Slamming Union minister V Narayanasamy for his remarks on scientists over the controversial Antrix-Devas deal issue, former ISRO chairman G Madhavan Nair on Friday said it reminded him of medieval times when Galileo was imprisoned for his scientific observations.
"Today I saw a news item, somebody (Narayanasamy) saying that we want to teach the scientists a lesson," Nair said in New Delhi. "It's a big blow to the scientific community."
"At least scientists are doing something. You also want them to shut-off? It's very strange," he said.
The minister of state in the PMO, while defending the action against Nair and three other scientists vis-a-vis scrapped Antrix-Devas deal, reportedly said on Thursday that the decision was taken to send a strong message to the scientific community that no wrongdoing would be tolerated.
Asked if he was shocked by Narayanasamy's statement, Nair said, "General scientific community should react, not me."
But he added, "Scientists have to be given freedom if technology has to grow. In medieval times, you have heard of Galileo put in prison by the King. If Indian scientists have also to be put like this, God save our scientific community in the country."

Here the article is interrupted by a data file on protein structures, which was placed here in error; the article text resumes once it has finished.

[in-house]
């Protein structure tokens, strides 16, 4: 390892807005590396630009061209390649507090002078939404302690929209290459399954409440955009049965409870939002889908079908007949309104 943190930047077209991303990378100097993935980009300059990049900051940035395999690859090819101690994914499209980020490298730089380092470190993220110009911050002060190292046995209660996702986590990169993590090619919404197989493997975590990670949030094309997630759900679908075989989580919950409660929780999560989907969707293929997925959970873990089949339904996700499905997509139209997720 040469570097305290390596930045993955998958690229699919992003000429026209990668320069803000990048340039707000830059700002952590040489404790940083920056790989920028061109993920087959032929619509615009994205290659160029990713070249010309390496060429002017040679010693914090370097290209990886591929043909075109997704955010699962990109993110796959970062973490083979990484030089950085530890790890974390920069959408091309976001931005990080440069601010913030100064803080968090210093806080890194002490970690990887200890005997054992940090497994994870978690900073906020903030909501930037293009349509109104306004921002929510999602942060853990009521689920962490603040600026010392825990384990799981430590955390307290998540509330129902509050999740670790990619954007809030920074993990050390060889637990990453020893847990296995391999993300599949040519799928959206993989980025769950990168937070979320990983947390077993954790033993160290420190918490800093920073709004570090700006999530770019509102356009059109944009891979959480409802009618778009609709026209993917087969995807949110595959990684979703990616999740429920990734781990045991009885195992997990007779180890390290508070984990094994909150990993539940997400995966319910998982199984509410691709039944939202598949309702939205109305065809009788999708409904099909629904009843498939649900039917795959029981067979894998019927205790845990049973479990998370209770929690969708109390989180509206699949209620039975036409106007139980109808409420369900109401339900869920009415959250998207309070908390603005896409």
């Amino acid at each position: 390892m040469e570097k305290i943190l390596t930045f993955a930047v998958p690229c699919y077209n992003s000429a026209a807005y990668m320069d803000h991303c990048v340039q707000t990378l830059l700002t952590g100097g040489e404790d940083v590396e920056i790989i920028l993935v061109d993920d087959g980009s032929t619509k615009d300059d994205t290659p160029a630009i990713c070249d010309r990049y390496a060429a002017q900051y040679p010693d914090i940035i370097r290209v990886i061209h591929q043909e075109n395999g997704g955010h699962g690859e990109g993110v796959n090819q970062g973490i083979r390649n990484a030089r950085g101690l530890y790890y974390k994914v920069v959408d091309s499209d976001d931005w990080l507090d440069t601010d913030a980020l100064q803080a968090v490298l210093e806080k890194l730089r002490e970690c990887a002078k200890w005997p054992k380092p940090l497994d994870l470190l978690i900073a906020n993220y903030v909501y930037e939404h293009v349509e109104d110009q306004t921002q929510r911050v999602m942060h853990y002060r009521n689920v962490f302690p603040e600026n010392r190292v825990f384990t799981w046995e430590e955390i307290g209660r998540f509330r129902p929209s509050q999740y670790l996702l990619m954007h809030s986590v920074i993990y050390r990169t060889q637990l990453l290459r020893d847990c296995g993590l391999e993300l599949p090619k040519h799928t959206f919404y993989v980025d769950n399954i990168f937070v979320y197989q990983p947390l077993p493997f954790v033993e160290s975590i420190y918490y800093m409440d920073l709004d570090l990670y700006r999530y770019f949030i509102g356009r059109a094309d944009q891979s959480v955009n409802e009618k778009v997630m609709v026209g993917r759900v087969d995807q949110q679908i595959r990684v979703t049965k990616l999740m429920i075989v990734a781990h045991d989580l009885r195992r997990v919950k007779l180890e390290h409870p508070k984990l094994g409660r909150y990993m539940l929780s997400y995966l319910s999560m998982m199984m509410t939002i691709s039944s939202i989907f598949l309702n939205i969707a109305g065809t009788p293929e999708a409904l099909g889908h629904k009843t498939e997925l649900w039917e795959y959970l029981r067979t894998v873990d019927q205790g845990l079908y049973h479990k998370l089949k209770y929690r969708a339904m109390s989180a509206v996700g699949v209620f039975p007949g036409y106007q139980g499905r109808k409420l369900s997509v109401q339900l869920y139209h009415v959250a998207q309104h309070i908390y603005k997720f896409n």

Galileo, 17th century Italian physicist and astronomer, was found guilty by the Church for his observations that the earth revolves around the sun, contradicting the age-old belief that the earth was centre of universe.
When asked if he thought India is returning to medieval times vis-a-vis treatment to scientists, Nair said one cannot decide from one action (against him and three others).
He, however, went to say that "this is perhaps beginning of the end or beginning of a new era".
"He (Narayanaswamy) is not in-charge of science and technology. There is a full-fledged Cabinet minister for science and technology. And what authority he (Narayanasamy) has got to say that he wants to teach a lesson to scientists?" Nair asked.
Nair said he would "immediately" file application under RTI to get a copy of the letter barring him and three other scientists from government jobs.
"I don't know what are the charges levelled on us based on which action has been taken. So, looking at that only ...one can decide what next to be done," he said.
"First of all, we don't care about the order. That's a different matter," Nair said, adding that since it affected "our prestige", he wants to take it to its logical conclusion.
"The government is so insensitive. I think many of the other scientists are also reacting (to the order). I hope the government would listen to all those things," the former ISRO chairman said.